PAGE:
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Vice President Pence Attends Vigil For Texas Church Shooting Victims


Thousands of people gathered under the bright lights of a high school football field last night in South Texas. They came to pray, and they came to mourn the 26 lives that were lost Sunday when a gunman opened fire on a church service in the town of Sutherland Springs. Vice President Mike Pence was there with faith leaders and other lawmakers. NPR's Nathan Rott was there, too.

NATHAN ROTT, BYLINE: It was a cold night in South Texas. People from all over Wilson County huddled close in the bleachers of Floresville High School's football field, and they stood closer still...

UNIDENTIFIED MAN #1: Let's stand in honor of the families of the victims, please, as they march in.

ROTT: ...As some of their neighbors, their friends and their fellow Texans took their seats in a somber section below. It was to this crowd the Texas Governor Greg Abbott and Vice President Mike Pence spoke.

VICE PRESIDENT MIKE PENCE: We gather tonight in the wake of an unspeakable act.

ROTT: Both had visited the bullet-riddled First Baptist Church earlier in the day, and a nearby hospital where some of the 20 who were injured are still recovering from their wounds. At the church, Pence admitted that bureaucratic failures helped the gunman procure his weapons, but he said that the administration was working with Congress to make sure that it never happens again. At the vigil, Pence spoke more about healing and about faith, and like many in the crowd, he was defiant.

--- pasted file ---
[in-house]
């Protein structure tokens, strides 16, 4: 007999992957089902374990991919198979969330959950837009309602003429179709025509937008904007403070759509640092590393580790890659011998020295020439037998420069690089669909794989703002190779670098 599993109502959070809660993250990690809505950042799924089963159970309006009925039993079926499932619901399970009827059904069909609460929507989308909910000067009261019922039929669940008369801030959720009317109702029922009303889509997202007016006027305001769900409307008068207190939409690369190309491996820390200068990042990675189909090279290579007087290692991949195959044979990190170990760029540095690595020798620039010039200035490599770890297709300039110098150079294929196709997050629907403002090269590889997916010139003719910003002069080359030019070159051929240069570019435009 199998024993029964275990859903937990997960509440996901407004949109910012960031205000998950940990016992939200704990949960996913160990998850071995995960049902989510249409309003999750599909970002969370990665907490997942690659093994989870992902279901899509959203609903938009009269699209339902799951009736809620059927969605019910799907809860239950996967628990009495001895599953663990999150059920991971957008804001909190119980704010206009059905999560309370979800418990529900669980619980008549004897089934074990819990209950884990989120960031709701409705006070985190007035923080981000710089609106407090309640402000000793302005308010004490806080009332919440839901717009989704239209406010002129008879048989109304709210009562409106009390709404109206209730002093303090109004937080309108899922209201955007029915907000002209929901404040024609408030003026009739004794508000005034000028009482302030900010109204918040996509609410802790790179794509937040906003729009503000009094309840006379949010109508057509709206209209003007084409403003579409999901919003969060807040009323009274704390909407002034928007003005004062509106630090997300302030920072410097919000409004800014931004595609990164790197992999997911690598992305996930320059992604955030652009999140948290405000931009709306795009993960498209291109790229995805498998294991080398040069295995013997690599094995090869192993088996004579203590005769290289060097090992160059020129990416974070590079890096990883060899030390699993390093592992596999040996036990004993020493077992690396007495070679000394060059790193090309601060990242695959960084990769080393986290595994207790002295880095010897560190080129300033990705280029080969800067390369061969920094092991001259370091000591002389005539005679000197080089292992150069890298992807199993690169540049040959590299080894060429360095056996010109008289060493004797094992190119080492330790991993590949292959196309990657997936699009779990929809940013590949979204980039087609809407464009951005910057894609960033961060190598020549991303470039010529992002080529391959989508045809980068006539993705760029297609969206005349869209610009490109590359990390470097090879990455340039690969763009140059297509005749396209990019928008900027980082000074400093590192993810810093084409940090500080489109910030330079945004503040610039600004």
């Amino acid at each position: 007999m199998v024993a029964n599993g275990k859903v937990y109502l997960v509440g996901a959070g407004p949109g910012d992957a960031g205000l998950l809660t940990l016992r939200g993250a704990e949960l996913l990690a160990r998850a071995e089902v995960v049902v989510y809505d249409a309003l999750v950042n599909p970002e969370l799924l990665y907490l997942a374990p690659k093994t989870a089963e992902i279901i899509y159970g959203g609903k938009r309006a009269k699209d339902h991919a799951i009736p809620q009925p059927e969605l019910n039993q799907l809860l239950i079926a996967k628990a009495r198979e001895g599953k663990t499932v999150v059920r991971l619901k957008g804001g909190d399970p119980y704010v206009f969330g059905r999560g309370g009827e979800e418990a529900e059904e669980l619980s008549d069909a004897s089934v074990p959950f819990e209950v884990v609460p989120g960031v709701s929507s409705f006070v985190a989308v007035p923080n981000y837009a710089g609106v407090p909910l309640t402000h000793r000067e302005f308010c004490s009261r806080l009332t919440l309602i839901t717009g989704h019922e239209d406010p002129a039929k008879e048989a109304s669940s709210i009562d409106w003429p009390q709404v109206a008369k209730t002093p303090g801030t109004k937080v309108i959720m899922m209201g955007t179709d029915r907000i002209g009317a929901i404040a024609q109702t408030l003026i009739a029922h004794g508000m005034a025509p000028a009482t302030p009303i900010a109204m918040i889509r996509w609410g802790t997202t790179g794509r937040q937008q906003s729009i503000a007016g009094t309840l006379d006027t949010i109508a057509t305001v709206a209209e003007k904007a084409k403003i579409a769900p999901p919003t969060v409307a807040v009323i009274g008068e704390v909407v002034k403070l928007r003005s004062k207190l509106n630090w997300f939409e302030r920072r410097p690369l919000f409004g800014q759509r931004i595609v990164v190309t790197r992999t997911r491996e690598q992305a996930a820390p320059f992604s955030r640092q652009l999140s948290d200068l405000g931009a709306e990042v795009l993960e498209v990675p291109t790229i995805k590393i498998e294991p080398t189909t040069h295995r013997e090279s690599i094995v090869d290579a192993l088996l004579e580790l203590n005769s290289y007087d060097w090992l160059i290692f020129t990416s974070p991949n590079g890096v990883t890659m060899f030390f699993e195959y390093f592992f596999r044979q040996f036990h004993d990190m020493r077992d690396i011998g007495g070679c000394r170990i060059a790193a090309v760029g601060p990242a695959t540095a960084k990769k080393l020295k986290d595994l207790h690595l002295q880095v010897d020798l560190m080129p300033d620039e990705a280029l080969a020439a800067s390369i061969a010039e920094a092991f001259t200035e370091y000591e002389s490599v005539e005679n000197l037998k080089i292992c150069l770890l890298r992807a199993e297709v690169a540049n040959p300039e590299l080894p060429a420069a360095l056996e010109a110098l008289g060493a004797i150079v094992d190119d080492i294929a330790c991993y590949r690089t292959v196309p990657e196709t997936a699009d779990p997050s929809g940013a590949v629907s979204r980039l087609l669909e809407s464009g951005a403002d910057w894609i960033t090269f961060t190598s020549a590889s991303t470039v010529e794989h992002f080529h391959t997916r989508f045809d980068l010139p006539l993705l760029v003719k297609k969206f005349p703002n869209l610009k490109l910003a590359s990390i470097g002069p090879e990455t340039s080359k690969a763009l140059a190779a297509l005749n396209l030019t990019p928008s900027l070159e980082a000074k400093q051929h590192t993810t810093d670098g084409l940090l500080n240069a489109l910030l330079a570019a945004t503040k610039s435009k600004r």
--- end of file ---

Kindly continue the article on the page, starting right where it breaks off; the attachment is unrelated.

PENCE: Whatever animated the evil that descended on that church last Sunday, if the attacker's desire was to silence their testimony of faith, he failed.

UNIDENTIFIED MAN #2: That's right.


ROTT: His message was that faith overpowers evil, and that message resonated with many, including Courtney Chilek.

COURTNEY CHILEK: It's nice to see, you know, someone in higher authority is coming to show their support. But, in general, I came here to show support to my family and friends that have been affected by these tragic shootings.

ROTT: Chilek says she knew some of the victims.

CHILEK: Two kids in my daughter's school were two of the children that have passed. And it just hits home, man, it really hits home.

ROTT: But people here are strong, Chilek says, and the vigil shows they're not alone. Nathan Rott, NPR News, Sutherland Springs, Texas. Transcript provided by NPR, Copyright NPR.

Nathan Rott is a correspondent on NPR's National Desk, where he focuses on environment issues and the American West.